NARA readies software to make archives more accessible
The National Archives and Records Administration early next year plans on unveiling software that would allow researchers to find specific records in archival databases.
NARA technology employees and contract workers from Science Applications International Corp. of San Diego, are testing the software, called Access to Archived Databases, said Kenneth Thibodeau, director of NARA’s electronic records archives program.
The program is a part of a larger electronic records program that NARA is just getting started on. Thibodeau is charged with developing requirements and hiring a vendor to implement a system that would preserve and provide access to almost all types of federal electronic records, while accounting for huge volumes of data and ever-changing technology. The agency wants a system that is scalable and interoperable with other types of current and future technology, while protecting privacy, Thibodeau said.
The AAD pilot is one of the first steps toward that larger system, he added.
“We want to see how this type of system will meet our operational needs and see how well it will give access to unlimited databases,” he said today at NARA’s electronic records archives user conference in College Park, Md. “It also will give us experience from the user’s point of view.”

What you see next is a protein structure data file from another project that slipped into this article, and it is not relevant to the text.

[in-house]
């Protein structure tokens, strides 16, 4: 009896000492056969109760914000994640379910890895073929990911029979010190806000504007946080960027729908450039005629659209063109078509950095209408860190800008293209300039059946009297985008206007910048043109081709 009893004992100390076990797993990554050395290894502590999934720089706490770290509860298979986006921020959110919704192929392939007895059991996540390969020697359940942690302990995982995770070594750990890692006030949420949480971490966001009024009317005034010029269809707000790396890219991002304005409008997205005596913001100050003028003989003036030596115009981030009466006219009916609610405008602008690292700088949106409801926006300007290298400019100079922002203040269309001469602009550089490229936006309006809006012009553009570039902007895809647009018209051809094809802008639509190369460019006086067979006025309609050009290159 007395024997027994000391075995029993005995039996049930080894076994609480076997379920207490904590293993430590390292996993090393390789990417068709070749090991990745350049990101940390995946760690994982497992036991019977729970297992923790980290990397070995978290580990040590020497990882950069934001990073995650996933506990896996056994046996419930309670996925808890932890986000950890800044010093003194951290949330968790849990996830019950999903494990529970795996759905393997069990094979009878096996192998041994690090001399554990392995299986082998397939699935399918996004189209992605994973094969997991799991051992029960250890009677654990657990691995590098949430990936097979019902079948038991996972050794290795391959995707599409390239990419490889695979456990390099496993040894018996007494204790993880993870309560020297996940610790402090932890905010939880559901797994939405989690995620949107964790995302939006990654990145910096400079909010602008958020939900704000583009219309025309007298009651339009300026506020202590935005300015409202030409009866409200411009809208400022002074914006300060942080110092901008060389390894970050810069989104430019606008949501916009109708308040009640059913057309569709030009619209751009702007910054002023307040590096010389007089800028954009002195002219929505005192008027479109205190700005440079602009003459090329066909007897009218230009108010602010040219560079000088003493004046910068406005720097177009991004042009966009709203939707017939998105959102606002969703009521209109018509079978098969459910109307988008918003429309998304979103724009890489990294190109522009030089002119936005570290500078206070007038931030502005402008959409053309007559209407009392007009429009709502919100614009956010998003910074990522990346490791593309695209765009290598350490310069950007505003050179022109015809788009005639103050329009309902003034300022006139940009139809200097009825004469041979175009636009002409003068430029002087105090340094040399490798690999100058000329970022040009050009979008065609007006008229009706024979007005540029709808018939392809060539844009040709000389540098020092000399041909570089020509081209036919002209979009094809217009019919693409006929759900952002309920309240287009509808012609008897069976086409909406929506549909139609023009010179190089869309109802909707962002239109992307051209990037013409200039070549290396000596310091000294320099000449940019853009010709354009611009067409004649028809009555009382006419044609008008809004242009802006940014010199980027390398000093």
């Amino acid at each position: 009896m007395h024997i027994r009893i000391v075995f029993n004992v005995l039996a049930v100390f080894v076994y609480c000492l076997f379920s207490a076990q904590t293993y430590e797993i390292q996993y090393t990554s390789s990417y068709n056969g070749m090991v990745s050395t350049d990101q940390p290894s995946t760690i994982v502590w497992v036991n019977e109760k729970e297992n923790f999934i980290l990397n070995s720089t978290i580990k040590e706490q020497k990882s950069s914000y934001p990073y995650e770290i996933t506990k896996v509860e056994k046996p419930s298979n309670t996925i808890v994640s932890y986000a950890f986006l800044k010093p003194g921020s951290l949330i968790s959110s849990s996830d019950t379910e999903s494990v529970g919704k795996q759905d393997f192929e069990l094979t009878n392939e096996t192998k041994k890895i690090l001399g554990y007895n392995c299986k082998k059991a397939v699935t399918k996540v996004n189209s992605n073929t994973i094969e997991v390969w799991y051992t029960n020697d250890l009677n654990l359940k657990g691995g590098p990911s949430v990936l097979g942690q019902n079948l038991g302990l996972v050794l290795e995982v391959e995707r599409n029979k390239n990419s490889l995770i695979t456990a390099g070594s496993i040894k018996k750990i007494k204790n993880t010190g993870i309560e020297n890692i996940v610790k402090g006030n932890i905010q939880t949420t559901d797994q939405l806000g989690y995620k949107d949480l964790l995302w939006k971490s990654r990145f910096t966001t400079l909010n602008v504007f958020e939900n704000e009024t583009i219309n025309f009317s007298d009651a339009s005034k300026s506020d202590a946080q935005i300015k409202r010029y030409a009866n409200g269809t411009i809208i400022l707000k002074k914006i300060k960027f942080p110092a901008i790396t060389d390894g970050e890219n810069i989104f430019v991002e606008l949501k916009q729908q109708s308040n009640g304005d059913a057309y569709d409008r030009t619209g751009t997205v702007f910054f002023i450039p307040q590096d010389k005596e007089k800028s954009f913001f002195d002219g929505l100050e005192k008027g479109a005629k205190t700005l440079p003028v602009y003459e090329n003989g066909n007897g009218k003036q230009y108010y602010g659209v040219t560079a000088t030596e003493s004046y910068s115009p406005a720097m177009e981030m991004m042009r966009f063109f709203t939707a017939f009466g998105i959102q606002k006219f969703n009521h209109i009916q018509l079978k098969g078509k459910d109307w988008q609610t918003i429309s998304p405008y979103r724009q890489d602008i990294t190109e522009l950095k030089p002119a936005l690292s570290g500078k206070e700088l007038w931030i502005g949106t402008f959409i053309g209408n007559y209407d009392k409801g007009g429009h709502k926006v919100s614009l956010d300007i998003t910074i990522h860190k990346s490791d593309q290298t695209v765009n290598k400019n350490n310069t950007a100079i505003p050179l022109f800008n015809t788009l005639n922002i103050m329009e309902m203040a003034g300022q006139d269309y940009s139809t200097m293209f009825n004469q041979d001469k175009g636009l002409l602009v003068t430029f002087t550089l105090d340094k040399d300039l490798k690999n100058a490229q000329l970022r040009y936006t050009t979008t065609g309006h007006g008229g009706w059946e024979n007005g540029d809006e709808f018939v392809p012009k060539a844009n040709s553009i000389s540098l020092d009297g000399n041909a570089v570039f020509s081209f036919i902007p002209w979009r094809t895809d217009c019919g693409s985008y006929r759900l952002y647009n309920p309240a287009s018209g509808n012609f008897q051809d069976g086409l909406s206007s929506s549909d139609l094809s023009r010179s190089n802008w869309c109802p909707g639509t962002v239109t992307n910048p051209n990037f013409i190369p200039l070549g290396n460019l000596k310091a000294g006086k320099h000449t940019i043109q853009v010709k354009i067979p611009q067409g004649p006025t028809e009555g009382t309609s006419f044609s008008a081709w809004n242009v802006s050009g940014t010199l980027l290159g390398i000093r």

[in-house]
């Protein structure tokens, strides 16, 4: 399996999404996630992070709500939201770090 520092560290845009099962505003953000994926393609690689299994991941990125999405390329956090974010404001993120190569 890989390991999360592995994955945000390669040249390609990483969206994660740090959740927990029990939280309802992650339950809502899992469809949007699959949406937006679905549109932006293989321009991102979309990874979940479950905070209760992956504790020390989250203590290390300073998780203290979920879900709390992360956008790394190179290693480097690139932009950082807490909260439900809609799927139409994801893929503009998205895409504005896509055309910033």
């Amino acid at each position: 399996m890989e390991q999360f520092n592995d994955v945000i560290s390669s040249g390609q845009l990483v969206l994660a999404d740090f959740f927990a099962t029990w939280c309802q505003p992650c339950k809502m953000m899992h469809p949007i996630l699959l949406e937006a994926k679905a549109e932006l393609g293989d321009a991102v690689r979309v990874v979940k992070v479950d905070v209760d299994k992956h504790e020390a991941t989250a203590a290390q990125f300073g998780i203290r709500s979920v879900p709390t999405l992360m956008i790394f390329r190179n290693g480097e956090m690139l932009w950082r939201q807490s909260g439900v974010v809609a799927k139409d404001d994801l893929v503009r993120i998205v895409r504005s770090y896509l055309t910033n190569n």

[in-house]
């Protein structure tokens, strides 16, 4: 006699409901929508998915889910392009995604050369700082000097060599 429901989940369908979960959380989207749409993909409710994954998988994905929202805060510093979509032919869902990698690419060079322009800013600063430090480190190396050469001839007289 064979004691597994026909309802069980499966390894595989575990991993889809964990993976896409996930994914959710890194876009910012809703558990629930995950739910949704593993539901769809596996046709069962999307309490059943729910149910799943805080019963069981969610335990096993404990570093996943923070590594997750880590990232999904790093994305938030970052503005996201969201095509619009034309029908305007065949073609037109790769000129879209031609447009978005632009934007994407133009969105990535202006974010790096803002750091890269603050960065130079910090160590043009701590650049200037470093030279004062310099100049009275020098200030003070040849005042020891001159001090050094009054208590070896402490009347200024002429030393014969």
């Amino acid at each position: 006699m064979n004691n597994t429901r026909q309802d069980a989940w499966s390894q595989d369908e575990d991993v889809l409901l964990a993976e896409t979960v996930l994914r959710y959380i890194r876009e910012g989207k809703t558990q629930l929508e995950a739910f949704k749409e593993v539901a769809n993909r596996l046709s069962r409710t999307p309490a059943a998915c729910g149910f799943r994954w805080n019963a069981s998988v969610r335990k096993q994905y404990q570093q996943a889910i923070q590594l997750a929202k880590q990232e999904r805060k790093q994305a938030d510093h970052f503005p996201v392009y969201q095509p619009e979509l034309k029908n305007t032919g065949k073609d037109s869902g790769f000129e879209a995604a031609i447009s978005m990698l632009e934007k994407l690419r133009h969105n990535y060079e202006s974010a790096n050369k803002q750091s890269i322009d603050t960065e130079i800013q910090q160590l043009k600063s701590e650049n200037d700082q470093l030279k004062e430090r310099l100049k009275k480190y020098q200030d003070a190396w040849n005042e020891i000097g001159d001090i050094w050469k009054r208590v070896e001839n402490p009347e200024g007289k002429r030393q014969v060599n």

Thibodeau said that by the end of 2003 researchers will have about 50 databases to search along with State Department diplomatic records.
NARA also is testing software, called Presidential Electronic Records Pilot System, that would pull specific records from hard drives taken by the FBI at the end of the 1989-1992 George H.W. Bush White House. The FBI pulled out all the hard drives from 286-MHz computers after an inquiry by a special independent counsel. After the report came out, the FBI turned the hard drives over to NARA.
“The software will identify official presidential records and pass over other things like Republican party records that we don’t worry about,” Thibodeau said. “We are working with staff from the Office of Presidential Libraries to make sure the tools work.”
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